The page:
Dutch demand soaring
In the Netherlands, for example, Robeco is anticipating a huge increase in demand for guaranteed products, according to Roland Devries, its product development manager.
The manager already offers five "click funds" worth more than 3 billion guilders - so-called because they lock in an investor's profits by using put options once a certain performance target is reached - and launched two others earlier this month.
According to Mr. Devries, the funds primarily are bought by Dutch retail investors who hold them for five or six years, although some have been purchased by institutional investors and used for pension purposes. Robeco is working on guaranteed products that are tailor-made for institutional investors and might do something on a pan-European basis at a later stage, he added.
In Germany, meanwhile, DWS, the retail arm of Deutsche Bank, already has 6.8 billion marks in guaranteed funds under management, half in equity funds and half in equity/bond funds combined.
According to Eckhard Bergmann, a spokesman for DWS, the funds primarily are being bought by retail investors who want to invest in equities with a reduced risk.
DWS hedges itself either by using put options on a relevant equity index or by buying a fixed-income portfolio and then buying call options on an equity index. It then guarantees investors that it will pay back at least the net asset value of their investment after the fund's duration - usually three years.
Not everyone, however, believes guaranteed products are the way of the future. In France, for example, where guaranteed products offered through insurance contracts long have been the norm, Jean Echiffre, marketing director at State Street Banque in Paris, repudiates the trend.
"We've always thought that if you had the time to invest in the medium or long-term, then why accept a decrease in your return to buy a guarantee?" he asked. "Over 10 years, the probability that your investment will drop is very small and you can guarantee your investments through diversification and that seems to us to be better."
But most European money managers view guaranteed products as a positive development that opens up exciting, new possibilities. Brussels-based Kredietbank is typical of this new breed. It started offering a range of "click funds" in 1996.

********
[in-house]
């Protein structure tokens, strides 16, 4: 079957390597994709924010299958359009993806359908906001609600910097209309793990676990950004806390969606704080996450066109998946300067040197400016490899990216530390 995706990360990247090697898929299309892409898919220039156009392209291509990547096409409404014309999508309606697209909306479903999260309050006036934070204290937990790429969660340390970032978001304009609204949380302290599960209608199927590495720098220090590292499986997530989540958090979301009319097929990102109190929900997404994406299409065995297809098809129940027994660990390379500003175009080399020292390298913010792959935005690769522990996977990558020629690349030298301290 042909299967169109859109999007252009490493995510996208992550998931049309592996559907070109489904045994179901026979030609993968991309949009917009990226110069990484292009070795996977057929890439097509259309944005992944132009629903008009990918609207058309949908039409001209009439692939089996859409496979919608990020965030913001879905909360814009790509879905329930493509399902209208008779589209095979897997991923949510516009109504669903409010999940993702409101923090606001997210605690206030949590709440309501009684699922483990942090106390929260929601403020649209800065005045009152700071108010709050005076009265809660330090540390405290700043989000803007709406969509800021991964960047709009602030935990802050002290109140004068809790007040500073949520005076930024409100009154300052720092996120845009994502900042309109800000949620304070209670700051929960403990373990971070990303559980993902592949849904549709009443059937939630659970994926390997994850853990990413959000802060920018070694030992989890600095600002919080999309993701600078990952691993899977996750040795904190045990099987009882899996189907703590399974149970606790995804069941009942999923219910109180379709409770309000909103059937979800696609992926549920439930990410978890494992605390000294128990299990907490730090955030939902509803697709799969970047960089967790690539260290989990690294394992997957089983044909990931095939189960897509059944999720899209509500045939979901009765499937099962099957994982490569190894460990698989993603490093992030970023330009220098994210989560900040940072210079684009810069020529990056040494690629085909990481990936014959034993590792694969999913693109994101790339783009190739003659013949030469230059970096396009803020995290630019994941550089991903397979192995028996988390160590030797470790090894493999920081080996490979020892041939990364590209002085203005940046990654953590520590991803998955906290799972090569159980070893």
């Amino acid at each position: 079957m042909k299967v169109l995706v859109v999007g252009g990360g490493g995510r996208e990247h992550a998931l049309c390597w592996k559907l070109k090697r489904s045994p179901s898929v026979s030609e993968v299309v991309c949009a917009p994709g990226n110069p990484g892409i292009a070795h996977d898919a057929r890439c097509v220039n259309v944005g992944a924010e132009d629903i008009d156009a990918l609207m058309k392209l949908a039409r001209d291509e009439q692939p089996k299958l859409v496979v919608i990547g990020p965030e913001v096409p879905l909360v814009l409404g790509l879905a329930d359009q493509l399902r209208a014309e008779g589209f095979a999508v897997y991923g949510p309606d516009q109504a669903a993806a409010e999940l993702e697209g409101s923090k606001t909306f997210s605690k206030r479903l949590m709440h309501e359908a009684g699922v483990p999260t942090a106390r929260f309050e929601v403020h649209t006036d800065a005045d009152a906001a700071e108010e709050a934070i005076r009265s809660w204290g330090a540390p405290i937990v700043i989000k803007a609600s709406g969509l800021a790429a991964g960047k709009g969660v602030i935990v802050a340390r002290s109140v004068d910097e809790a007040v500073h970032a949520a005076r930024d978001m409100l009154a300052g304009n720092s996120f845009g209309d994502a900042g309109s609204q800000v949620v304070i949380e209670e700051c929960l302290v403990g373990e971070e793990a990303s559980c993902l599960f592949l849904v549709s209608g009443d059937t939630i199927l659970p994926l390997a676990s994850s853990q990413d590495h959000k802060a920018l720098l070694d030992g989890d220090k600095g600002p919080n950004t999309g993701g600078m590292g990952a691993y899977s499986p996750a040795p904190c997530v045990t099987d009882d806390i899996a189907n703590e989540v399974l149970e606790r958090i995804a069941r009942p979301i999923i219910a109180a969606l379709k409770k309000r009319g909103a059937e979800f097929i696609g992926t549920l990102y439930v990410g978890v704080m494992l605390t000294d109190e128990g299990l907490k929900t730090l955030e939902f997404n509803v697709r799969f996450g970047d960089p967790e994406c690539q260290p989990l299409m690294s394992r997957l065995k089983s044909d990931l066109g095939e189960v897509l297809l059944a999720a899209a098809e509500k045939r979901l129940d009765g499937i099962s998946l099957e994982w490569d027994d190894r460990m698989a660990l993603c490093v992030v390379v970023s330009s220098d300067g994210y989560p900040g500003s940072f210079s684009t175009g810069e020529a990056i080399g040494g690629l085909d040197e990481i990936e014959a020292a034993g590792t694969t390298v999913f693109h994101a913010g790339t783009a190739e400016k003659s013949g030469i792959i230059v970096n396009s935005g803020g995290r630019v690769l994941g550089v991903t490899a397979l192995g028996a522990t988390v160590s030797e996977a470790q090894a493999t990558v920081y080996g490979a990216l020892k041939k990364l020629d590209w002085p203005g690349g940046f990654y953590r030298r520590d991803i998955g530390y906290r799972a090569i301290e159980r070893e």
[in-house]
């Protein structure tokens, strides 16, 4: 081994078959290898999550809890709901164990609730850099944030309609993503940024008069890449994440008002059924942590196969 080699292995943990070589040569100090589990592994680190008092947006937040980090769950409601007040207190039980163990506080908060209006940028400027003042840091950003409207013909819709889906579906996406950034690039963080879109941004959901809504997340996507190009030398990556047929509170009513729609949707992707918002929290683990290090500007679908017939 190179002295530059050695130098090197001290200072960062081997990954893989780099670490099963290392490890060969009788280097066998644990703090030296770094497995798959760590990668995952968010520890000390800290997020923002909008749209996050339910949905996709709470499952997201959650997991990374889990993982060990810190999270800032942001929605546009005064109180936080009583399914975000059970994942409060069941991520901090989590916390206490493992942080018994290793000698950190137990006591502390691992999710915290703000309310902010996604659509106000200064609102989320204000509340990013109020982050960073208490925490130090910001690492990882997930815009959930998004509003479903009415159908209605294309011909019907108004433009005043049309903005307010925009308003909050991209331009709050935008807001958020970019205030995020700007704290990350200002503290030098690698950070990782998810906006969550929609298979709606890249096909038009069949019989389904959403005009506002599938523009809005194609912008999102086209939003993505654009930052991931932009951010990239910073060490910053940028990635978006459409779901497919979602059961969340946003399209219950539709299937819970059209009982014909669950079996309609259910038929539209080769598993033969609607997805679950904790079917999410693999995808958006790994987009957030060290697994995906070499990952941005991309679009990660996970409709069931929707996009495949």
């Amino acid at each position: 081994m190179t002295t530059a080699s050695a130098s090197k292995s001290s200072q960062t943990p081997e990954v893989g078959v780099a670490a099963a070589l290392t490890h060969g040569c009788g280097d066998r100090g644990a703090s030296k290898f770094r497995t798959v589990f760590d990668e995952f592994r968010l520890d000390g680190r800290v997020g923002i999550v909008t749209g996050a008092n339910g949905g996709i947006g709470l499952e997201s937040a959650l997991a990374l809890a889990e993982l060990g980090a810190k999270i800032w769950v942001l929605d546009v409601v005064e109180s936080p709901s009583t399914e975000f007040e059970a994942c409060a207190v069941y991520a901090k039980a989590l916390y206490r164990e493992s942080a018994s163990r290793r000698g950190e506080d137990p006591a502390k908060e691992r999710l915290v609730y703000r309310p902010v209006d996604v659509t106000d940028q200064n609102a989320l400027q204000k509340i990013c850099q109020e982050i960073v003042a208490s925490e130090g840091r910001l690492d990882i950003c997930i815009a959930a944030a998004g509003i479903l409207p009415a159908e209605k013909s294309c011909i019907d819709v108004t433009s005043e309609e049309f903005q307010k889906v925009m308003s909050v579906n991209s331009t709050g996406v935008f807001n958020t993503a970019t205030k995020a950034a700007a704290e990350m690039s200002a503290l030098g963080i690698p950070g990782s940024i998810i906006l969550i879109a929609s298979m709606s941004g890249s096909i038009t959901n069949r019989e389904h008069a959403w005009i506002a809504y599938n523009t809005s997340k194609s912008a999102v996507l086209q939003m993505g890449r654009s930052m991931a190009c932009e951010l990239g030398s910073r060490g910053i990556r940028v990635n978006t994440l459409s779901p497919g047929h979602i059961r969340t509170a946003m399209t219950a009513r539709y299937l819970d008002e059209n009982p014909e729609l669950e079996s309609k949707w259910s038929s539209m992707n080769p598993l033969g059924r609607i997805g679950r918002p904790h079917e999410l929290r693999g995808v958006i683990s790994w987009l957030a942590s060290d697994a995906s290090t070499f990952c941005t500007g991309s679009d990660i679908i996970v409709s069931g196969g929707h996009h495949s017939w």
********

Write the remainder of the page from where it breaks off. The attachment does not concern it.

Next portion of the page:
Erwin Schoeters, its head of product development, said the funds often are viewed by investors as a first step away from fixed-income investing and into equities. They also have the advantage of being highly flexible as savings vehicles, he added.
Budding U.K. interest
In fact, that's exactly what's happening in the United Kingdom, where several fund managers recently have launched guaranteed funds specifically targeted at users of defined contribution plans.
"If you provide a DC product range, we're of the opinion that you have to offer a protected or guaranteed alternative in order to increase your investment possibilities," argued Douglas Shaw, a derivatives fund manager at Gartmore.
Mr. Shaw said guaranteed products within a defined contribution structure have two uses.
First, for those nearing retirement, they offer an alternative to going into cash or bonds.
Second, they can act as a bridge between cash or fixed income and equities, thus avoiding "the reckless conservatism" demonstrated by some defined contribution investors in the United States.
Gartmore's Controlled Risk U.K. Equity Fund, launched in March, has risen 19.28% in its first two quarters, while the U.K.'s FTSE 100 share index has risen 19.9%.
"So even though you've paid for it, you're within spitting distance of the FTSE," Mr. Shaw said. "So the cost has been hardly anything."
He added that should the fund fail to live up to its promise of guaranteeing a minimum level of return of -2.5% in one quarter, then Gartmore's ultimate owner, National Westminster Bank, would cover the shortfall.
Gartmore is marketing the product in the United Kingdom only. However, there are plans to construct a similar product for global equities and market it on an international basis.